The Troops to Teachers Program

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Consider teaching as a career after your military service

You know that scientists discovered Pluto in 1930. You know that it’s no longer the ninth planet and it is now considered a dwarf planet. You have so much knowledge; why not share it with kids who need it? The skills you honed in the military—leadership, initiative, discipline, integrity and the ability to thrive in an ever-changing environment—are a natural fit for the classroom. Troops to Teachers, a military career transition program, helps transitioning service members begin new careers as public school teachers.

It’s never too early to think about your life after separation and start exploring your options. Your next life-changing mission could be to become a teacher. Many service members transitioning to a civilian career find their skills naturally transfer to a career in teaching.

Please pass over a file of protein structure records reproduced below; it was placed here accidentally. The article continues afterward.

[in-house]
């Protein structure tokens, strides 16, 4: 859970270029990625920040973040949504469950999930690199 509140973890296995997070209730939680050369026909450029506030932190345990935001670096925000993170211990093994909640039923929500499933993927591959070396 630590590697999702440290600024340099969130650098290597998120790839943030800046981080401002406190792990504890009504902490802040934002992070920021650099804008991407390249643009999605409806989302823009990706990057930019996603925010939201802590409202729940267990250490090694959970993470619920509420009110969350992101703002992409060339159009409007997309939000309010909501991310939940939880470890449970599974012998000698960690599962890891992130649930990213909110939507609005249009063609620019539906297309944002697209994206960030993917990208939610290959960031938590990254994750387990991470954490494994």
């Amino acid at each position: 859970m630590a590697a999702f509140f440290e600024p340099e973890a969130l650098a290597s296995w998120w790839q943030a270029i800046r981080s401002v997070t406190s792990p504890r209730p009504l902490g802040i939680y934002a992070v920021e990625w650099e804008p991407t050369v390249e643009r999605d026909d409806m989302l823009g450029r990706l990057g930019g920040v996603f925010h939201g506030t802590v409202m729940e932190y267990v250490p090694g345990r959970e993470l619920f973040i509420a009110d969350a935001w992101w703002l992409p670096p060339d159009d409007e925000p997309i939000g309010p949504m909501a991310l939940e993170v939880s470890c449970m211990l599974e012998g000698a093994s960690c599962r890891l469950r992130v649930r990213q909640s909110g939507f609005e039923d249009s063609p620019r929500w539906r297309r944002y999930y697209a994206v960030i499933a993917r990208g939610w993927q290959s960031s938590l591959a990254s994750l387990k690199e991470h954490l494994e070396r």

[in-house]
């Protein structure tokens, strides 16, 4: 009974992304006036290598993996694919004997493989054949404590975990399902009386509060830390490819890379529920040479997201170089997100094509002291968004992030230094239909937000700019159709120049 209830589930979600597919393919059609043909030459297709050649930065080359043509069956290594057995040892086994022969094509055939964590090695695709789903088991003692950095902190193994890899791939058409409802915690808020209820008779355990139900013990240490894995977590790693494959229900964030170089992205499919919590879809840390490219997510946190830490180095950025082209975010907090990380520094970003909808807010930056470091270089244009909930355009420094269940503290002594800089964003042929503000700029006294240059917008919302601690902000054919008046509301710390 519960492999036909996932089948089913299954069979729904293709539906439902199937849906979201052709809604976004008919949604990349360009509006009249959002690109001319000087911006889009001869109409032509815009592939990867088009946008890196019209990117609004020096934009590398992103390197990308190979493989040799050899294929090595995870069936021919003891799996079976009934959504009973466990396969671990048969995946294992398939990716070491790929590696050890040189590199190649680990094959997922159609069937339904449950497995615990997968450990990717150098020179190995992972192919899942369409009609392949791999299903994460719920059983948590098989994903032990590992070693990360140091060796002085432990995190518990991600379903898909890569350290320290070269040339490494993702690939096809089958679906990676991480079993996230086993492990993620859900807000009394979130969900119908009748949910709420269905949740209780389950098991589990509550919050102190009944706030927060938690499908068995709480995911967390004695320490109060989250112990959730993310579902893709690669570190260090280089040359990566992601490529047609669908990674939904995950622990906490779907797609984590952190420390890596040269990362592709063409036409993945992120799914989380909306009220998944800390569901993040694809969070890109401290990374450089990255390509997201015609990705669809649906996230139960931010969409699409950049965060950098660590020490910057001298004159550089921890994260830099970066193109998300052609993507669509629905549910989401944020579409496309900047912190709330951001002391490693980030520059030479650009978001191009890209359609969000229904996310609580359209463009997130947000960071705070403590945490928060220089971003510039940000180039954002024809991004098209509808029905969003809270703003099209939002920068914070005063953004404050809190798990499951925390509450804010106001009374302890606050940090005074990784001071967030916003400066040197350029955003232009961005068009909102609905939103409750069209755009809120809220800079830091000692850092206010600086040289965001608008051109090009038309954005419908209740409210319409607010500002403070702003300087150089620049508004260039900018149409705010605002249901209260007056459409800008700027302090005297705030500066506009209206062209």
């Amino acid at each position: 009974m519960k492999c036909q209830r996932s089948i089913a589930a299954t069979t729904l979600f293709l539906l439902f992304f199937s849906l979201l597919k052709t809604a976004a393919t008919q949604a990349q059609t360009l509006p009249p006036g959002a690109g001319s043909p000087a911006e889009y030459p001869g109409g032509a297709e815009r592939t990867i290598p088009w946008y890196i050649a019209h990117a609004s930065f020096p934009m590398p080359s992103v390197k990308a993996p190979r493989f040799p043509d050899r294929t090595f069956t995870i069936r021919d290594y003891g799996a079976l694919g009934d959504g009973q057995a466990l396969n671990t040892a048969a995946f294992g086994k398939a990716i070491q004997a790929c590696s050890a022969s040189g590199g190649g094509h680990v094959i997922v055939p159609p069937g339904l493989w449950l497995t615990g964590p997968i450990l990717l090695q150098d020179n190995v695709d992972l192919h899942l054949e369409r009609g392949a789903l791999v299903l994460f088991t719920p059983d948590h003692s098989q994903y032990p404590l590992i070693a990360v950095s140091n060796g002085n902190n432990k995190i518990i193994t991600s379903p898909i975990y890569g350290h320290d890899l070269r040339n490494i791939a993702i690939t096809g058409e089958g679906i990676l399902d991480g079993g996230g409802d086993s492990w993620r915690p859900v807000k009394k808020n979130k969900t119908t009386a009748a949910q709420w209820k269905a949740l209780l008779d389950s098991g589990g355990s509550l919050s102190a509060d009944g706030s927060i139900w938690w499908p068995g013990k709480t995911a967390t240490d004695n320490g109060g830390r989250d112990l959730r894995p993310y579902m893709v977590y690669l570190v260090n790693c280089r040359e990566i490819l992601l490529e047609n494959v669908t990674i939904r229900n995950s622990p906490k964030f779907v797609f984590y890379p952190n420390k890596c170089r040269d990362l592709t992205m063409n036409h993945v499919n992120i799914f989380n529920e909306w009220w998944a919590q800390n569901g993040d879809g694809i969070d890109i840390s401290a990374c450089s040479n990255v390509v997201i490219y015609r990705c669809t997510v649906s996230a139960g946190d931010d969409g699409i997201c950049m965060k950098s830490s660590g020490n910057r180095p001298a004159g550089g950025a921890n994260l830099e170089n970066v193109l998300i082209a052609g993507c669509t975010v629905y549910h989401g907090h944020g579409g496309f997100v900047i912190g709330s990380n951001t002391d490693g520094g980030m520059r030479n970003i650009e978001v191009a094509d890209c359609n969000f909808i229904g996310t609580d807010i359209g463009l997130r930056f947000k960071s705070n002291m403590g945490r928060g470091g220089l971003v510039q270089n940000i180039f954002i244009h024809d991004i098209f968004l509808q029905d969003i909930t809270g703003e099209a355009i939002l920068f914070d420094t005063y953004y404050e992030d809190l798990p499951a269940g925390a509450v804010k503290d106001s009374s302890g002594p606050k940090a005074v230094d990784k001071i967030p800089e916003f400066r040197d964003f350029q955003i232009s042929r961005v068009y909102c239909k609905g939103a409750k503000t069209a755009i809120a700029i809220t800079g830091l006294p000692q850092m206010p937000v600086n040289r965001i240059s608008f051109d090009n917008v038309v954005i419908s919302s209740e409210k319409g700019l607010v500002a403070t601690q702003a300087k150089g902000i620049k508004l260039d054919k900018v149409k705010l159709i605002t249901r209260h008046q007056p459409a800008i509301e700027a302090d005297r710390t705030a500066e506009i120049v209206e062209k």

Troops to Teachers can help you identify your best path to teaching by providing counseling, guidance and help with meeting education requirements. You’re eligible for the program if you’re a member of the U.S. Armed Forces or were honorably discharged Troops to Teachers career resources include:

Counseling and referral assistance. This service provides guidance on teacher certification and education requirements and leads on employment opportunities.

Financial assistance. The program’s financial help can pay for your education and licensure requirements. There are also bonuses to encourage you to teach in certain types of schools or in a specific part of the country, and also for teaching subjects that are in demand, such as science, math or foreign languages. Time restrictions for registration and other requirements are involved, so contact a Troops to Teachers state or regional coordinator for more information.